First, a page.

It is not a coincidence that in this paragraph you can't find the notion of the "average person" which is a stupid construction and does not represent a real person by any means.

What I'm trying to say is that the expert of a field should do his best in trying to explain things to the non expert; people may or may not understand him (again there are different levels of understanding) depending on their *unique* background and their *unique* abilities.

It is not right to put the label of the "average person" to anyone and exclude him a priori.


reader Luboš Motl said...

Dear Giotis, the sentence that "an average person can't really understand QED" doesn't eliminate someone's chances to understand "a priori".


It is a statement "a posteriori" that you may verify if you count the number of (all or average enough) people who have understood QED - after you have tried to explain QED to them.


How I read your comment is that you want to impose some weird taboo, a ban about talking about all such questions whether the generic people or most people may understand something or not. I find such taboos or bans unacceptable, counterproductive, and intrinsically dishonest. Even if all physicists do their best to explain QED to as many people as possible, it will still be true that a vast majority of the people won't understand QED, and this result will be even more obvious if you restrict the sample to the people who are average in one way of counting it or another.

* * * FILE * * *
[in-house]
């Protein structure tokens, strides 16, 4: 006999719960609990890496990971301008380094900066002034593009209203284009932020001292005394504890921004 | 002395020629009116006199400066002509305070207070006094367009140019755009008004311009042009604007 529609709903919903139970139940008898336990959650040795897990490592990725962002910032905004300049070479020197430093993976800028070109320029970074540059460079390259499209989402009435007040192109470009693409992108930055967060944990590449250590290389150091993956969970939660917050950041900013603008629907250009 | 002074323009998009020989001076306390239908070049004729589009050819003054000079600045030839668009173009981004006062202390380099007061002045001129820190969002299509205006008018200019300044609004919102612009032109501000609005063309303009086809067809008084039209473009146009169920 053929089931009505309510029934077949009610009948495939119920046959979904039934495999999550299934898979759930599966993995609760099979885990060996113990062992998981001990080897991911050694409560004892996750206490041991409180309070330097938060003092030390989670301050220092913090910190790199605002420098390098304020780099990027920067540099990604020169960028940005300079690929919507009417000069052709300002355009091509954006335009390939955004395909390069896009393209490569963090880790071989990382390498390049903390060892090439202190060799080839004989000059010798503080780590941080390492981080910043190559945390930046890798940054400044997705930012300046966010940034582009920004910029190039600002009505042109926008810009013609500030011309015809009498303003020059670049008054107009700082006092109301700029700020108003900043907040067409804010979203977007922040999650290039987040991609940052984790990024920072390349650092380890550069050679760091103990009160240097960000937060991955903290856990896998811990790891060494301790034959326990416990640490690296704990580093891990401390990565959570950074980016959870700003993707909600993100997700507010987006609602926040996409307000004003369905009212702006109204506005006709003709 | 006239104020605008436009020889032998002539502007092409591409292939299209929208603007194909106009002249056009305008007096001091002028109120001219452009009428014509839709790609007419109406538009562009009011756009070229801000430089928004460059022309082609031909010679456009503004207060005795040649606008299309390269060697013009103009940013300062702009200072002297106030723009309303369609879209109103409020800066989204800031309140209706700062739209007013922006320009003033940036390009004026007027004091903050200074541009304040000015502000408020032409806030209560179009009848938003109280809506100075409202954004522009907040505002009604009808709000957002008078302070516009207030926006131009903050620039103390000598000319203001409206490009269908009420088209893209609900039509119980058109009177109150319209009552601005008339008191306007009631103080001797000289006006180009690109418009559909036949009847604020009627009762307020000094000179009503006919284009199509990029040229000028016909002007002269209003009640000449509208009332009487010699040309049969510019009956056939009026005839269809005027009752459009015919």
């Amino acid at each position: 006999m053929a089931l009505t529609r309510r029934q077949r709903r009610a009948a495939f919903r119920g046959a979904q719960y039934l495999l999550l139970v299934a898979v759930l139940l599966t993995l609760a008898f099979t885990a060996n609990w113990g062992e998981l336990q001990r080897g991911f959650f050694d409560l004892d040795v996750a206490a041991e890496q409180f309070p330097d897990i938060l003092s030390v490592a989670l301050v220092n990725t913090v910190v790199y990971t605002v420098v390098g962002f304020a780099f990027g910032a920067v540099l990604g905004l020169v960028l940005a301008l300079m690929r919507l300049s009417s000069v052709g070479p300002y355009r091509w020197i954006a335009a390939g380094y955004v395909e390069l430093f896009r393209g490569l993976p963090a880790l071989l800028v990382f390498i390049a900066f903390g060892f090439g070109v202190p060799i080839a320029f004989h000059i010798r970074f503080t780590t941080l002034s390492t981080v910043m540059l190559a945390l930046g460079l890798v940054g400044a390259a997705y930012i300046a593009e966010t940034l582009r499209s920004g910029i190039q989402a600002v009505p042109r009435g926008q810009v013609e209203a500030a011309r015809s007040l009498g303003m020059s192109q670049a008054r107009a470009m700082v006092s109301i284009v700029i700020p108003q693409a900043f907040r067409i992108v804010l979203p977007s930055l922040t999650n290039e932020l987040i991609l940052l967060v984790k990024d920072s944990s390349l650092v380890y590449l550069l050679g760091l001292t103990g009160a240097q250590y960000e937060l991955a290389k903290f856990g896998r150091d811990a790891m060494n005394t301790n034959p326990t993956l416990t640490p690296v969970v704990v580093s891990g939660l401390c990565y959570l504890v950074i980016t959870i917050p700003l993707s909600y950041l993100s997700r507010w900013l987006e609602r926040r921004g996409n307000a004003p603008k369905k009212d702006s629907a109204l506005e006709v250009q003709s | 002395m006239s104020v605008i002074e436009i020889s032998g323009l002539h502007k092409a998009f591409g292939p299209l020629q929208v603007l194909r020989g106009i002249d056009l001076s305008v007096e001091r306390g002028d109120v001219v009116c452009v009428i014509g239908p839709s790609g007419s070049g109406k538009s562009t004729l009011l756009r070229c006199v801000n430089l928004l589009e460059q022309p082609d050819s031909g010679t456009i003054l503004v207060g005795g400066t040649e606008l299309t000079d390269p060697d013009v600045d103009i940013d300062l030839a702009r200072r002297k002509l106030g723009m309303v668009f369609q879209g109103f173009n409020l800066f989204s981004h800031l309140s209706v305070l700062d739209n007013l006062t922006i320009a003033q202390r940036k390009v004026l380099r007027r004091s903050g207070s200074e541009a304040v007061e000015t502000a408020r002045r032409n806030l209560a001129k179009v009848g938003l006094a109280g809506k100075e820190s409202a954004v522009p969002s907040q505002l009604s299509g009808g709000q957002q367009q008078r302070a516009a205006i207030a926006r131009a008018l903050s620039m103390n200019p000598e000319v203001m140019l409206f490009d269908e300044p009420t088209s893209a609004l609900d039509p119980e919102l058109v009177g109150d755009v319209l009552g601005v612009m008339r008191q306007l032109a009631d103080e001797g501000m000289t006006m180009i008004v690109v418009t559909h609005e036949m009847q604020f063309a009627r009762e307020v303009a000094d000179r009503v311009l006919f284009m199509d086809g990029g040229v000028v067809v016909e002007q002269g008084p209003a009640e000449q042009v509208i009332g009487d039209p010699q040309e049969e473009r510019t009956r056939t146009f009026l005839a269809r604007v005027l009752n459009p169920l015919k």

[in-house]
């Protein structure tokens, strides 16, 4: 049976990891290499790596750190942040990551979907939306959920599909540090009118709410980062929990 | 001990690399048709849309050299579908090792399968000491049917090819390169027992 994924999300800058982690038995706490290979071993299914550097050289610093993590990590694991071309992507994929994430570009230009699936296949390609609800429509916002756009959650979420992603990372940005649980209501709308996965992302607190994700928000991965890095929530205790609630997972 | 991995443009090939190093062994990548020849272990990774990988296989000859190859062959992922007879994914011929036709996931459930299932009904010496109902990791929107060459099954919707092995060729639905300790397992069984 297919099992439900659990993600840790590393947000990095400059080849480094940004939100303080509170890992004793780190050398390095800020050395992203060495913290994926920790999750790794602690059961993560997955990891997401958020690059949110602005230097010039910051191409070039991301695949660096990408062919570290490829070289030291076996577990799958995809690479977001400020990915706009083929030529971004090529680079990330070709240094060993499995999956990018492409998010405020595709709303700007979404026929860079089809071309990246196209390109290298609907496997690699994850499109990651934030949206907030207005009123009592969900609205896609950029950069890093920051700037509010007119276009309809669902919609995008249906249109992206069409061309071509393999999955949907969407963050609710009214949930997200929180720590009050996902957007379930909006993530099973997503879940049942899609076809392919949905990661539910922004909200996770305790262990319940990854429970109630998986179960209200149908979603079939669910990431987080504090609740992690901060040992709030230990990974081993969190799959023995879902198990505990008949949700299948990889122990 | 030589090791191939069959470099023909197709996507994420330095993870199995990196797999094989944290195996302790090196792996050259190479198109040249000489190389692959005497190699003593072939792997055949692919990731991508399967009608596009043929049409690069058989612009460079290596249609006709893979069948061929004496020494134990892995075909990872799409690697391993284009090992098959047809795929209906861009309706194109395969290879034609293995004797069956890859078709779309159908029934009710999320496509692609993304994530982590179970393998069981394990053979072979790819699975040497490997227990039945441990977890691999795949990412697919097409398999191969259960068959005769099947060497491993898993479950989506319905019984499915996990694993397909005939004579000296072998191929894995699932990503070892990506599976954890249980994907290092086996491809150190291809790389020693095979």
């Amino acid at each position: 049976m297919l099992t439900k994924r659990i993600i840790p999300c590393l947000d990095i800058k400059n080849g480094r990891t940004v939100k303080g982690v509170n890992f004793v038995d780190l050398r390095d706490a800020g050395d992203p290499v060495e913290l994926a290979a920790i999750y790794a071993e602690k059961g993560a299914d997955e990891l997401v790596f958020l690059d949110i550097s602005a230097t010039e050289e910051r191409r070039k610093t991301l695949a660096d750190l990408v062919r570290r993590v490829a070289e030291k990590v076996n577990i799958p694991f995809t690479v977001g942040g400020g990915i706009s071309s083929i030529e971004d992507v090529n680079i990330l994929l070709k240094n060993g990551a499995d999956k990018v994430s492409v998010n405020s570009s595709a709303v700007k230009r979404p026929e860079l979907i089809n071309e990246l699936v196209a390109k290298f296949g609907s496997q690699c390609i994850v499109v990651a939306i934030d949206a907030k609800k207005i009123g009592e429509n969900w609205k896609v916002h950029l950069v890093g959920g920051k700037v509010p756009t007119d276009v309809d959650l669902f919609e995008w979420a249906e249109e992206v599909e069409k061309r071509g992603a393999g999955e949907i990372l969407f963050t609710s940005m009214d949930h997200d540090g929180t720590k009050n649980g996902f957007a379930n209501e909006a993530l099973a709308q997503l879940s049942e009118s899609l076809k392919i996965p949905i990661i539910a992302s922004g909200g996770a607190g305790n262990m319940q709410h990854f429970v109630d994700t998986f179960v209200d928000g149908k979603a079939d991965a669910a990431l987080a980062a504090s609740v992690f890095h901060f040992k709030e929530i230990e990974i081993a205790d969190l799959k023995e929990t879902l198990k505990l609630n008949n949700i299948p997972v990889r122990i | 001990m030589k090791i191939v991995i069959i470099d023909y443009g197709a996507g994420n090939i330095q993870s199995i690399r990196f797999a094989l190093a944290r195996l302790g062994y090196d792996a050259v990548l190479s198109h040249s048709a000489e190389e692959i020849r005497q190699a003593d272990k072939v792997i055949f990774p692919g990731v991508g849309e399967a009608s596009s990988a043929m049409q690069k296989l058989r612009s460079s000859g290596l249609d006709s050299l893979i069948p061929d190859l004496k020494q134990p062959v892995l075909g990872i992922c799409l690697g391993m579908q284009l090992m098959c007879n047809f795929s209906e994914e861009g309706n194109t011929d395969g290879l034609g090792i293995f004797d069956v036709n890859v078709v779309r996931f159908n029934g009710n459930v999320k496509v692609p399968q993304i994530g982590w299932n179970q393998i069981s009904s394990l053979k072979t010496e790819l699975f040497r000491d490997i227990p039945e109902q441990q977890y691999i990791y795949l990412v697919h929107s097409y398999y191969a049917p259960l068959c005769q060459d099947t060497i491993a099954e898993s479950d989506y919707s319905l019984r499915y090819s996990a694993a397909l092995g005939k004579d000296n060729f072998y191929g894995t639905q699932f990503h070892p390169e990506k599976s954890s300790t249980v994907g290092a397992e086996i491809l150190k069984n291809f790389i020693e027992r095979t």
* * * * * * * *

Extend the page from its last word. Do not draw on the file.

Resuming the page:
Only if you cherry-pick the listeners in a way that makes it clear that they're not average, you will have a chance that a majority will understand e.g. Feynman's popular books about QED. What's your problem with all these obvious facts? Why do you want to emit all this stunning fog designed to pretend that the concept of the arithmetic average is a myth, or something similarly crazy that seems to follow from your PC-run-amok words?


reader Leo Vuyk said...

IMO we will never come closer to the mysteries of QM and GR if we dont understand how at the quantum level choices are made.